Poster Title

Sustainable Approaches to Fighting Hunger: Development and Evaluation of an Innovative Gleaning and Nutrition Education Program Among Food Insecure Children in Lexington, Kentucky

Grade Level at Time of Presentation

Senior

Institution

University of Kentucky

KY House District #

N/A; Permanent Resident in KY

KY Senate District #

N/A; Permanent Resident in KY

Department

Department of Dietetics and Human Nutrition

Abstract

In Kentucky, 22% of children are food insecure. Consumption of fruits and vegetables among food insecure children is low, including during the summer months, a time when fresh produce is readily available but children are not in school. Meanwhile, 40% of edible food goes uneaten every year in the United States, which is equivalent to approximately $165 billion in waste. The Campus Kitchen at the University of Kentucky (CKUK) provides a sustainable approach to reducing food waste and providing healthy meals to those struggling with hunger. The objectives of this project were to evaluate (1.) if serving snacks using gleaned produce would increase fruit and vegetable consumption of food insecure children participating in the Building Blocks for Healthy Kids Program in Lexington, Kentucky and (2.) if a six-week nutrition education intervention would increase nutrition knowledge. Twenty-six children between the ages of 6 and 11 years participated in the program, and twenty-four children completed the pre- and post- evaluation surveys and the plate waste study. The CKUK summer gleaning program recovered 1,755 pounds of produce that would have otherwise gone to waste, including 57 different types of fruits and vegetables. The six-week nutrition education intervention resulted in an overall increase in knowledge related to nutrition and food systems. As well, plate waste data showed that, on average, over half of the gleaned fruits and/or vegetables provided as snacks to the children was consumed. The project results indicate that this sustainable approach to reducing food waste and providing healthy snacks to food insecure children during the summer months was effective. Further larger scale behavioral and social research projects involving food insecure children in Kentucky are necessary; however, this pilot project serves as model for reducing food waste and re-purposing fresh fruits and vegetables to help in the fight against childhood hunger.

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Sustainable Approaches to Fighting Hunger: Development and Evaluation of an Innovative Gleaning and Nutrition Education Program Among Food Insecure Children in Lexington, Kentucky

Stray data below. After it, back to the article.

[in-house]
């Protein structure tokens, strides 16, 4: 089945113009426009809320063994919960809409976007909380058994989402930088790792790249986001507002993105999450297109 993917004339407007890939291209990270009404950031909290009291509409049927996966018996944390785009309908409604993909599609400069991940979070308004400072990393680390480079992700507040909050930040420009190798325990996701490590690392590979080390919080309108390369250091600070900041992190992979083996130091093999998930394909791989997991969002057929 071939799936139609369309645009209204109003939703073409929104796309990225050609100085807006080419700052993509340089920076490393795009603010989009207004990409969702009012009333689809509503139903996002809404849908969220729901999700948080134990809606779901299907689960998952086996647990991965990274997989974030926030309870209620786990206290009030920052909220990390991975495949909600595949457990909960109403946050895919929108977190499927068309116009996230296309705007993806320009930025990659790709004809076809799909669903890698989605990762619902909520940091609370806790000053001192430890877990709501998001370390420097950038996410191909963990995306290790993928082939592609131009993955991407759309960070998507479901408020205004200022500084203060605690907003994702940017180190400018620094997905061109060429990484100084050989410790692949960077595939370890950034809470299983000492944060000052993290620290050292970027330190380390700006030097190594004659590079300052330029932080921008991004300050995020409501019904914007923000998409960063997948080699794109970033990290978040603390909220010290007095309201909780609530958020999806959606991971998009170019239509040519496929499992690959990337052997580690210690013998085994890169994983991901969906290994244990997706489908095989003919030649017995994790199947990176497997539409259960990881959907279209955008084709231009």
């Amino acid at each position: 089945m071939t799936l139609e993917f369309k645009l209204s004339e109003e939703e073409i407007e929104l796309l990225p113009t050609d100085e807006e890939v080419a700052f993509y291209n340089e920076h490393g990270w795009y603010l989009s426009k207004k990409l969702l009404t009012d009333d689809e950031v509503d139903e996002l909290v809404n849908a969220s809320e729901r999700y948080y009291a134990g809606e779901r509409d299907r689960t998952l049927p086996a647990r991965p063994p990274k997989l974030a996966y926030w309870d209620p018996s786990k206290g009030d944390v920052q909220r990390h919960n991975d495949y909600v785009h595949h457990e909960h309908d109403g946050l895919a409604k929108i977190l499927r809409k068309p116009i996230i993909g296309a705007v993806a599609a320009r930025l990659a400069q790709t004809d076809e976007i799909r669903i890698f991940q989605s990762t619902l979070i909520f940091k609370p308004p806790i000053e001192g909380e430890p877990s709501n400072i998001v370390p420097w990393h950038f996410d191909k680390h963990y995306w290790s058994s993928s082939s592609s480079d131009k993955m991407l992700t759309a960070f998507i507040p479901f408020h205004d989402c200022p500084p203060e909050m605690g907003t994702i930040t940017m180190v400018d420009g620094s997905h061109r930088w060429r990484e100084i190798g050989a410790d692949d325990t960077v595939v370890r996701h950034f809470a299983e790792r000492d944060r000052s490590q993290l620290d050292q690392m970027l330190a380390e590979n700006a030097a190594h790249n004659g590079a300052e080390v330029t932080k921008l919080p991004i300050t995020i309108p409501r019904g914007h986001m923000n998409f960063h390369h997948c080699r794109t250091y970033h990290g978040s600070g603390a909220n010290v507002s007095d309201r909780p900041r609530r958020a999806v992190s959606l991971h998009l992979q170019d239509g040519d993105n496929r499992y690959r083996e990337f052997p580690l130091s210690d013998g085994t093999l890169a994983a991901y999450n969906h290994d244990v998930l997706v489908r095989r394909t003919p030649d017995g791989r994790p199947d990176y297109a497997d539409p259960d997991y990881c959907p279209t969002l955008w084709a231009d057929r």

In Kentucky, 22% of children are food insecure. Consumption of fruits and vegetables among food insecure children is low, including during the summer months, a time when fresh produce is readily available but children are not in school. Meanwhile, 40% of edible food goes uneaten every year in the United States, which is equivalent to approximately $165 billion in waste. The Campus Kitchen at the University of Kentucky (CKUK) provides a sustainable approach to reducing food waste and providing healthy meals to those struggling with hunger. The objectives of this project were to evaluate (1.) if serving snacks using gleaned produce would increase fruit and vegetable consumption of food insecure children participating in the Building Blocks for Healthy Kids Program in Lexington, Kentucky and (2.) if a six-week nutrition education intervention would increase nutrition knowledge. Twenty-six children between the ages of 6 and 11 years participated in the program, and twenty-four children completed the pre- and post- evaluation surveys and the plate waste study. The CKUK summer gleaning program recovered 1,755 pounds of produce that would have otherwise gone to waste, including 57 different types of fruits and vegetables. The six-week nutrition education intervention resulted in an overall increase in knowledge related to nutrition and food systems. As well, plate waste data showed that, on average, over half of the gleaned fruits and/or vegetables provided as snacks to the children was consumed. The project results indicate that this sustainable approach to reducing food waste and providing healthy snacks to food insecure children during the summer months was effective. Further larger scale behavioral and social research projects involving food insecure children in Kentucky are necessary; however, this pilot project serves as model for reducing food waste and re-purposing fresh fruits and vegetables to help in the fight against childhood hunger.